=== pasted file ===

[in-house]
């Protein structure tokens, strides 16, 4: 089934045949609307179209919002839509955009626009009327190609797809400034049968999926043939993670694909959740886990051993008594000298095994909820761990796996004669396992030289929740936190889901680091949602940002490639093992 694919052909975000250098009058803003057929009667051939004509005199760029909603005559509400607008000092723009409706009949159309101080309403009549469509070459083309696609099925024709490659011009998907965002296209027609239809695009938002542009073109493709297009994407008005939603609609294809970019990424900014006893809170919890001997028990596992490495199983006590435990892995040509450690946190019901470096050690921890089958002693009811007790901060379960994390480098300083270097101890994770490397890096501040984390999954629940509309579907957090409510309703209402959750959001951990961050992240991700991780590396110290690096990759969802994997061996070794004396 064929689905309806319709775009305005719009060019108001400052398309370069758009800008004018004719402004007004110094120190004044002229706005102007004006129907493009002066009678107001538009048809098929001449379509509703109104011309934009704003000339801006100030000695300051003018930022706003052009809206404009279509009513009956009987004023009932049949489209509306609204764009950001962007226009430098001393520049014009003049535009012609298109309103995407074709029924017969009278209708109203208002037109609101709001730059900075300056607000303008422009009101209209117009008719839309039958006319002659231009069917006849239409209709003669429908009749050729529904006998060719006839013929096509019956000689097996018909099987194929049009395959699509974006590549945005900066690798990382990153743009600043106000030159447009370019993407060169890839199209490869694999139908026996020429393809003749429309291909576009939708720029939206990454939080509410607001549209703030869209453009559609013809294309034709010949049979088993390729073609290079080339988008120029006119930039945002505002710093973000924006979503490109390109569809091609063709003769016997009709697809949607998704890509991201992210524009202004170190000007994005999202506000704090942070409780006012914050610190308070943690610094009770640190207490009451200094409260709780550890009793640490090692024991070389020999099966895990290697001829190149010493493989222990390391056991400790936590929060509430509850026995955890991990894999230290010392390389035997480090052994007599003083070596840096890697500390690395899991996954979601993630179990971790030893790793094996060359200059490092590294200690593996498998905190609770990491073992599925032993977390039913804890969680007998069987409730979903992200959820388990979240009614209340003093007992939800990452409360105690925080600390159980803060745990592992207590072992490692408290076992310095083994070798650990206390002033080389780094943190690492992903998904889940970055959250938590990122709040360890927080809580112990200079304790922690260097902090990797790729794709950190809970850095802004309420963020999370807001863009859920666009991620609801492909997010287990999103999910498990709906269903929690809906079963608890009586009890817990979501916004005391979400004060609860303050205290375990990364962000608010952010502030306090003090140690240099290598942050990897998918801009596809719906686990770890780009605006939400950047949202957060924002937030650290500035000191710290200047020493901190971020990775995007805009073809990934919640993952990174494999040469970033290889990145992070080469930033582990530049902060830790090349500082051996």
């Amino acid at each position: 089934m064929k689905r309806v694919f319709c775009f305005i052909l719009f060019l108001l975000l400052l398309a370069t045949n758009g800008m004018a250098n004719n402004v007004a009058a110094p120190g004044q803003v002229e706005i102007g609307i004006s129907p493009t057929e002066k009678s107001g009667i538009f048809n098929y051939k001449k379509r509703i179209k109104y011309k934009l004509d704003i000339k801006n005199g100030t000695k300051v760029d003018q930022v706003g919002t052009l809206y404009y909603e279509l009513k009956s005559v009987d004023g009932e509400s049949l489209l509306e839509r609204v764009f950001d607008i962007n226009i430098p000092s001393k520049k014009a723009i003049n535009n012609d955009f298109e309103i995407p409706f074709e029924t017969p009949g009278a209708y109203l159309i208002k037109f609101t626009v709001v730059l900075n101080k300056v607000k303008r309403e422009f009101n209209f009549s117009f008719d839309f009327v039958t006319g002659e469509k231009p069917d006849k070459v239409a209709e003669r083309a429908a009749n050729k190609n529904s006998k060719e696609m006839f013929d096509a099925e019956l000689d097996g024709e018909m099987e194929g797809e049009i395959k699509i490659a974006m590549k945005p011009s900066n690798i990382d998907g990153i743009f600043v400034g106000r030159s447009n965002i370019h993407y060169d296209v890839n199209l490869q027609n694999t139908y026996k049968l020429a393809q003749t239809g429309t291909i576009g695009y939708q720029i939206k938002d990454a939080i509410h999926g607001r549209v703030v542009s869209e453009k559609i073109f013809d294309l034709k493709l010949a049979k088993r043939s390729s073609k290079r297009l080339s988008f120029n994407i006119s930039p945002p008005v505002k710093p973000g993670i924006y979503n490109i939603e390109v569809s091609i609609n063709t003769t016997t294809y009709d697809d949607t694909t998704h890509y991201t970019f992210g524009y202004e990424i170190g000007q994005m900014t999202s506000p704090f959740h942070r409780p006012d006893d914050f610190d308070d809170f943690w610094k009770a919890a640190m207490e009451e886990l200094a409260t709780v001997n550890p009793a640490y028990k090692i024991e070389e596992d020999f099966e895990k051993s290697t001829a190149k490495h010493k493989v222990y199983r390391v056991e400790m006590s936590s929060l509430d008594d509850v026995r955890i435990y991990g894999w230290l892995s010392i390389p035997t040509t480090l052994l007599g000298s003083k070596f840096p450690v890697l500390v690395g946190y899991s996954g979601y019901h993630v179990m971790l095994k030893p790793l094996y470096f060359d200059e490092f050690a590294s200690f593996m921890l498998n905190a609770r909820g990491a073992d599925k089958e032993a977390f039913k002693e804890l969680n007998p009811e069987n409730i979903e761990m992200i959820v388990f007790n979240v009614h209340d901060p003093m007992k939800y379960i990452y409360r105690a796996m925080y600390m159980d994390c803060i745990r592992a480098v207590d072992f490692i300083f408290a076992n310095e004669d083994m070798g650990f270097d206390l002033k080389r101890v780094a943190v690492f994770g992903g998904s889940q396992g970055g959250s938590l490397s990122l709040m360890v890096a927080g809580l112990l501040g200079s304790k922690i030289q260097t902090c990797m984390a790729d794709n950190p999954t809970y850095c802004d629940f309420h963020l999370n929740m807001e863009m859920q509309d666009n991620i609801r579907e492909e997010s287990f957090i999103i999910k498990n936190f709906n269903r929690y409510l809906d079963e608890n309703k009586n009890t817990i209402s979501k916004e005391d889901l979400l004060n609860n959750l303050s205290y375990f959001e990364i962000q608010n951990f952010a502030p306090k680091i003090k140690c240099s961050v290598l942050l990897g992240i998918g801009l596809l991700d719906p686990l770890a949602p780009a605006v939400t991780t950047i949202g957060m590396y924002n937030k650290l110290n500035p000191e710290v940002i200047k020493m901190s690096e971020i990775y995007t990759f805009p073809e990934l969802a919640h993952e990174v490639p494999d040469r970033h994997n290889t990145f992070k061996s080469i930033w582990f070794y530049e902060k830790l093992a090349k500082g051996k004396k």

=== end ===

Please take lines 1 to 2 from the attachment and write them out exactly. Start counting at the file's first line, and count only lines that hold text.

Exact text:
[in-house]
């Protein structure tokens, strides 16, 4: 089934045949609307179209919002839509955009626009009327190609797809400034049968999926043939993670694909959740886990051993008594000298095994909820761990796996004669396992030289929740936190889901680091949602940002490639093992 694919052909975000250098009058803003057929009667051939004509005199760029909603005559509400607008000092723009409706009949159309101080309403009549469509070459083309696609099925024709490659011009998907965002296209027609239809695009938002542009073109493709297009994407008005939603609609294809970019990424900014006893809170919890001997028990596992490495199983006590435990892995040509450690946190019901470096050690921890089958002693009811007790901060379960994390480098300083270097101890994770490397890096501040984390999954629940509309579907957090409510309703209402959750959001951990961050992240991700991780590396110290690096990759969802994997061996070794004396 064929689905309806319709775009305005719009060019108001400052398309370069758009800008004018004719402004007004110094120190004044002229706005102007004006129907493009002066009678107001538009048809098929001449379509509703109104011309934009704003000339801006100030000695300051003018930022706003052009809206404009279509009513009956009987004023009932049949489209509306609204764009950001962007226009430098001393520049014009003049535009012609298109309103995407074709029924017969009278209708109203208002037109609101709001730059900075300056607000303008422009009101209209117009008719839309039958006319002659231009069917006849239409209709003669429908009749050729529904006998060719006839013929096509019956000689097996018909099987194929049009395959699509974006590549945005900066690798990382990153743009600043106000030159447009370019993407060169890839199209490869694999139908026996020429393809003749429309291909576009939708720029939206990454939080509410607001549209703030869209453009559609013809294309034709010949049979088993390729073609290079080339988008120029006119930039945002505002710093973000924006979503490109390109569809091609063709003769016997009709697809949607998704890509991201992210524009202004170190000007994005999202506000704090942070409780006012914050610190308070943690610094009770640190207490009451200094409260709780550890009793640490090692024991070389020999099966895990290697001829190149010493493989222990390391056991400790936590929060509430509850026995955890991990894999230290010392390389035997480090052994007599003083070596840096890697500390690395899991996954979601993630179990971790030893790793094996060359200059490092590294200690593996498998905190609770990491073992599925032993977390039913804890969680007998069987409730979903992200959820388990979240009614209340003093007992939800990452409360105690925080600390159980803060745990592992207590072992490692408290076992310095083994070798650990206390002033080389780094943190690492992903998904889940970055959250938590990122709040360890927080809580112990200079304790922690260097902090990797790729794709950190809970850095802004309420963020999370807001863009859920666009991620609801492909997010287990999103999910498990709906269903929690809906079963608890009586009890817990979501916004005391979400004060609860303050205290375990990364962000608010952010502030306090003090140690240099290598942050990897998918801009596809719906686990770890780009605006939400950047949202957060924002937030650290500035000191710290200047020493901190971020990775995007805009073809990934919640993952990174494999040469970033290889990145992070080469930033582990530049902060830790090349500082051996």